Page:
I quite like the incremental programming I can do in Smalltalk. You have a running program and you add to it as you flesh out your program. You can change methods and restart the stack with the changes applied to see what the new version does. While your program is running, you can inspect local state and change them.
Is something similar possible in Python? I have seen hints of such abilities, such as reload(), but I don't know enough about Python to understand exactly how its used. I have looked through some beginner Python books, but I didn't see any mention of this.
Some things won't be possible no matter what effort is put on Python. For example, while developing a web app, the Flask/Django/Gunicorn or whatnot webserver has to restart its process after a change in the sources. But in say Lisp, you start a web server in the REPL, and you just compile a function that for example adds a new route, and you can try it right away. No process was restarted, it's all more interactive.
Another example is updating classes and instances. In Common Lisp, suppose you wrote a class and created some objects. Now you change the class definition, and the existing instances get (lazily) updated. For instance, a new slot is added, one is removed, etc. And we can even control how the update is done (by subclassing some generic functions).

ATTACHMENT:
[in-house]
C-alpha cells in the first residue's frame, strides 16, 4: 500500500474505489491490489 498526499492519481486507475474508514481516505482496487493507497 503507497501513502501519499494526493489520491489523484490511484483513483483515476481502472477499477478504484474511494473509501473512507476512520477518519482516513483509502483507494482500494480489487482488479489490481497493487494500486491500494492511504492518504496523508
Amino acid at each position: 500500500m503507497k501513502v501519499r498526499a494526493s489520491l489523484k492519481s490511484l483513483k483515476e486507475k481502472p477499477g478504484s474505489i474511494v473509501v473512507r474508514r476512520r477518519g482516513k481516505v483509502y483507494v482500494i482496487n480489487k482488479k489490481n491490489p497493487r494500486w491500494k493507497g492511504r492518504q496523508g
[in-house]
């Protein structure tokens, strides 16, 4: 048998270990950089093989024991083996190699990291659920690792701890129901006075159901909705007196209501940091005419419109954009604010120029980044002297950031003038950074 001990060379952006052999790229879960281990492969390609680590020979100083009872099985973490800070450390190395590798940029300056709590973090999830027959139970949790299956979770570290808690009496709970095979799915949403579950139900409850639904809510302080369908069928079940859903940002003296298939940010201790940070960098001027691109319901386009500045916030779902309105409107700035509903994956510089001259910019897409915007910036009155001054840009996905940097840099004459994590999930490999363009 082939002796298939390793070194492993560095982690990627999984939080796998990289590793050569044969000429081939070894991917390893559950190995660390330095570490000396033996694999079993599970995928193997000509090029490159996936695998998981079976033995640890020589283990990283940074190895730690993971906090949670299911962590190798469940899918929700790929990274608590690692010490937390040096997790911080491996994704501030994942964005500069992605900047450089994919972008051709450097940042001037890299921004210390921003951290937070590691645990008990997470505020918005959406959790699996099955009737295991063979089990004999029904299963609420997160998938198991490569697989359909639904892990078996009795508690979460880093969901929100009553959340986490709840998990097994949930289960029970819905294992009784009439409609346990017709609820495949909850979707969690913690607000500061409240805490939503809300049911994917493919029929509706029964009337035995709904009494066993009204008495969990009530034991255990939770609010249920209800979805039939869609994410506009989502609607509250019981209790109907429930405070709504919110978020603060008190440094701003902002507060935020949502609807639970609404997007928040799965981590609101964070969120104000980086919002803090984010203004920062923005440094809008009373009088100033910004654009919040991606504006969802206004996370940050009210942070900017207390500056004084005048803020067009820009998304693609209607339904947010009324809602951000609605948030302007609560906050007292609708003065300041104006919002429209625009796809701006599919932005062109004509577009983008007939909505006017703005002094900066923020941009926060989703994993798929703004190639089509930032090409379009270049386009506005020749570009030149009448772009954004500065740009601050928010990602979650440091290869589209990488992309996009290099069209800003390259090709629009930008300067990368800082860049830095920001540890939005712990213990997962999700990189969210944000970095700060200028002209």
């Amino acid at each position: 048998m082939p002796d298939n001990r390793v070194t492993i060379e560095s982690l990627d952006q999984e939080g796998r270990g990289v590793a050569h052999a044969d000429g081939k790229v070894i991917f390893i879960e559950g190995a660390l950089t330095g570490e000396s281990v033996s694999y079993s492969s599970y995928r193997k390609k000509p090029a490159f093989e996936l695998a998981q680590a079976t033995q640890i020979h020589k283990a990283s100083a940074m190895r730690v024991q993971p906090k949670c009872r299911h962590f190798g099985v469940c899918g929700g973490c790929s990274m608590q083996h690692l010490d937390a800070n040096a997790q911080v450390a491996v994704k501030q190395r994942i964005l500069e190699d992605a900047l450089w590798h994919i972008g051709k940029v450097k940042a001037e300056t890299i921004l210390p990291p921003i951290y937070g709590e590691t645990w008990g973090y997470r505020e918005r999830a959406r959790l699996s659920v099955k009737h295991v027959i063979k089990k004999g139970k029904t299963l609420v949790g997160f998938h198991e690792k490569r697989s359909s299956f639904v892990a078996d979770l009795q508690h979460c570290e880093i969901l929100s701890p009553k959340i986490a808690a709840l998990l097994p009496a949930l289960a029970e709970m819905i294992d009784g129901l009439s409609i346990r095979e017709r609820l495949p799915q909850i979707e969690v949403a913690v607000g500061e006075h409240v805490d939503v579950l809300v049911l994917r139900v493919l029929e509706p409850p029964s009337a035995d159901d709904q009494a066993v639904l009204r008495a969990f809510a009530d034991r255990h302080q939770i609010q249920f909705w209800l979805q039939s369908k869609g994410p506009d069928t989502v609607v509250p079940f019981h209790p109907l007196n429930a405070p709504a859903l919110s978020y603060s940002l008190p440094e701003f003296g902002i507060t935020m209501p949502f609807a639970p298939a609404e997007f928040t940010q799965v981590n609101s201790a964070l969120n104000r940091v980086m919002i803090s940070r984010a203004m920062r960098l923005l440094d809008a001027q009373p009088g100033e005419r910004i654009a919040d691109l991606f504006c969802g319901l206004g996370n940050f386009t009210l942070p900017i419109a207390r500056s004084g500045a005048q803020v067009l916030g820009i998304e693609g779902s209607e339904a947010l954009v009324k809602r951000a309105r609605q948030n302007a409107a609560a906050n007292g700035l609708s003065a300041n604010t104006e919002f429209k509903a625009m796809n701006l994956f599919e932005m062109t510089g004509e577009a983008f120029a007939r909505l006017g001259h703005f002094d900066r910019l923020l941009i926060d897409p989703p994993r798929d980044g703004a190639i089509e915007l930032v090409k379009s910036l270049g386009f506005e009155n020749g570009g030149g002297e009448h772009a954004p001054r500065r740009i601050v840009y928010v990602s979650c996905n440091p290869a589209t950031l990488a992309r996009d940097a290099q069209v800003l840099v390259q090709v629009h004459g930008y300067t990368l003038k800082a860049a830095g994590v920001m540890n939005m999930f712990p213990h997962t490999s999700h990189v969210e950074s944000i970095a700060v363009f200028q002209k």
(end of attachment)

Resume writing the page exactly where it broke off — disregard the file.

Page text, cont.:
Attaching to a running and distant process in Python is doable, but the interactivity is much less, and the editing experience is also less ideal (a dumb python shell in the terminal by default VS a full blown Emacs where you can navigate the sources and re-compile functions in one keystroke (
C-c C-c in Slime) (or in any other editor that can connect to a Swank server)).
Running one given unit test is also straightforward and fast, there is no process to restart.
- debugging a running program on another machine: https://lispcookbook.github.io/cl-cookbook/debugging.html#remote-debugging